University Research Finds That Meditation Can Lessen Depression Among Breast Cancer Survivors

Research has shown that 50 percent of all breast cancer survivors suffer from depression. But researchers at the University of Missouri have found that a training program that incorporates meditation, yoga, and physical awareness can reduce depression rates in breast cancer survivors.

The technique called Mindfulness-Based Stress Reduction includes group sessions for a period of eight to 10 weeks. Participants practice meditation and learn stress coping techniques.

One of the authors of the study, Jane Armer, a professor of nursing at the University of Missouri, stated, “Post diagnosis, breast cancer patients often feel like they have no control over their lives. Knowing that they can control something — such as meditation — and that it will improve their health, gives them hope that life will be normal again.”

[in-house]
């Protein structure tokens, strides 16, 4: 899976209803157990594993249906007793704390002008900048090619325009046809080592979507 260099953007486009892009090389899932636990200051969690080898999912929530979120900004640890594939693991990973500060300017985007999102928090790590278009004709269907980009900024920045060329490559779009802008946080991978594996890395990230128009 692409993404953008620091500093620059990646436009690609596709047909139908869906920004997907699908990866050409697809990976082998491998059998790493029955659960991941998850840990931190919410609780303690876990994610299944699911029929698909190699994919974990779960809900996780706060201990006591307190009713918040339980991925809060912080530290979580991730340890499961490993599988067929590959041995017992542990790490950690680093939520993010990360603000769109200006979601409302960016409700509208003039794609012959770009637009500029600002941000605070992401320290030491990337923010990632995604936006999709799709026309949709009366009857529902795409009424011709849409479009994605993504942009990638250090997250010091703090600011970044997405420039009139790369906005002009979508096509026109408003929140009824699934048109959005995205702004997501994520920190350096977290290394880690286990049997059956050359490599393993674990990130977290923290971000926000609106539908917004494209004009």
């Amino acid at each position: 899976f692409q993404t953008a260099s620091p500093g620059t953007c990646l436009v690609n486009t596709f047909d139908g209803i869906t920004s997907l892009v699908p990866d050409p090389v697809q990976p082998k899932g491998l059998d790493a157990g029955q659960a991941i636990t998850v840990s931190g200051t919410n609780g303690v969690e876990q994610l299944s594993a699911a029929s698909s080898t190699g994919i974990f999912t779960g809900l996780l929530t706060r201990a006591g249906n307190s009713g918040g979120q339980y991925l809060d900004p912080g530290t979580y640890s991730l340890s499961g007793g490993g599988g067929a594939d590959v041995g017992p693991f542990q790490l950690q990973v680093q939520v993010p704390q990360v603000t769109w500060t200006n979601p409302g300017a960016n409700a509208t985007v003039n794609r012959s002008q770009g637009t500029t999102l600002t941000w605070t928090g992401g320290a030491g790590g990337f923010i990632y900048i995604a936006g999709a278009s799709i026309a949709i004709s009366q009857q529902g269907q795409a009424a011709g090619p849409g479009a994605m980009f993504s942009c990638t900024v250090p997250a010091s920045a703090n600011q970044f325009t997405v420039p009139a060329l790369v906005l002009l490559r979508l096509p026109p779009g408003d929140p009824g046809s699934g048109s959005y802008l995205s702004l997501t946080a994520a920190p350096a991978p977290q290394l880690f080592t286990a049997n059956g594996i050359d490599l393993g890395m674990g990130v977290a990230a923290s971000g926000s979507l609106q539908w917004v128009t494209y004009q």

Dr. Armer is a graduate of Goshen College in Indiana. She holds a master’s degree from Northern Illinois University in DeKalb and a Ph.D. from the University of Rochester.

The study, “Effects of Mindfulness-Based Stress Reduction (MBSR) on Health Among Breast Cancer Survivors,” was published in the December 2011 issue of the Western Journal of Nursing Research.

Filed Under: Research/Study


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